Arraignment Hearing Explained
he Arraignment on a Criminal Complaint is the defendant's first appearance in front of a judge. In cases involving only Misdemeanor Offenses, most of the time an attorney can appear for you without your physical presence. In cases involving Felony Offenses, the defendant's physical presence is required. If the defendant is in custody, the San Diego Sheriff will produce him or her for the hearing.
Purpose of Arraignment
The purpose of an Arraignment, according to Penal Code § 988, is for reading the "accusatory pleading to the defendant ... and asking the defendant whether the defendant pleads guilty or not guilty to the accusatory pleading." The purpose of the arraignment is to inform the defendant of the charges against him/her, to inform the defendant of his/her constitutional rights, and for the defendant to enter a plea to the charges of Guilty or Not Guilty.
There are a few options at this stage. The first is to plead guilty. This is often not the best course of action for a few reasons: overcharging and strategically.
When you were arrested you were done so by someone in a law enforcement agency. That agency sends over the evidence, police reports, witness statements and recommended charges to the District Attorneys Office. The facts are skewed and the prosecutor filing charges does not give the defendant the benefit-of-doubt. Additionally, the prosecutor does not review any evidence obtained by the defense at this stage in the case. Undoubtedly, the truthfulness of victim and police allegations have not been determined at this stage.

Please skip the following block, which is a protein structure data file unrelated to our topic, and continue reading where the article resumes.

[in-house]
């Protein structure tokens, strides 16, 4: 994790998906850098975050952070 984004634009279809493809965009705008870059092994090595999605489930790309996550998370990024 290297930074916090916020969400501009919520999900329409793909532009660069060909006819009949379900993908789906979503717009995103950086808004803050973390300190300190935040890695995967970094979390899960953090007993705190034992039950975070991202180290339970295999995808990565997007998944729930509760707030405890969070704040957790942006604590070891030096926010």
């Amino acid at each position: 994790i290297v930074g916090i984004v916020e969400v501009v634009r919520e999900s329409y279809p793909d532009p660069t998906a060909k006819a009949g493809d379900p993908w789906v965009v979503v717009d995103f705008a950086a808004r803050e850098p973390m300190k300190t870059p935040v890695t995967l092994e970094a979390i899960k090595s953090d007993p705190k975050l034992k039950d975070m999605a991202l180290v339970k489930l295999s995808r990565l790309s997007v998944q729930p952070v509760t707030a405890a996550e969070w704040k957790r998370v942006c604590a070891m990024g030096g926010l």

The laws of California provide that a Criminal Defendant's guilt be proven by "proof beyond reasonable doubt". This concept and various other legal protections provide protections against a police state or government.
Setting Future Court Dates
The arraignment also functions as a calendaring hearing for future court dates. Future court dates include: trial (misdemeanor cases) readiness conferences, preliminary hearing and a bail review hearing.
The arraignment is also the hearing where the first decision on bail is made. Your attorney is going to have to make an argument for your custody status during the pendency of the case. If is important that you have an attorney who is skilled at pursuading judges to lower bail or release you on your own recognizance.
At the arraignment, a judge has a lot of options as to a defendant's custody status. The judge can do any of the following.
- Remand the Defendant Without Bail - This is when the judge says no amount of bail will due. Defendant is to remain in custody while the case goes through the system
- Set Bail - This is when the judge sets an amount of money that will be held in trust securing that the defendant will show up for future dates on his or her case. If bail is set, the defendant will be released if he or she posts cash bail or purchases a bail bond.
- Own Recognizance Release ("OR" Release) - This is where the judge allows the defendant to get out of custody without having to post bail.
Juvenile cases differ substantially. If your case is a juvenile case, call us now and we can discuss the custody issues for you or your child.
When & Where is The Arraignment?
One of the first issues to resolve is when and where your arraignment is located. Most of the time the paperwork you receive from the Sheriff or your Bail Agent includes the court address, department and time of the arraignment.
It is imperative that you retain the documents when you are released from custody. A failure to appear at the arraignment will result in the court issuing an immediate bench warrant and the prosecution filing additional charges for the failure to appear.
If you do not know when your court hearing is scheduled, visit the nearest court and speak with a clerk. With your date of birth and name, they can find when your hearing is scheduled.
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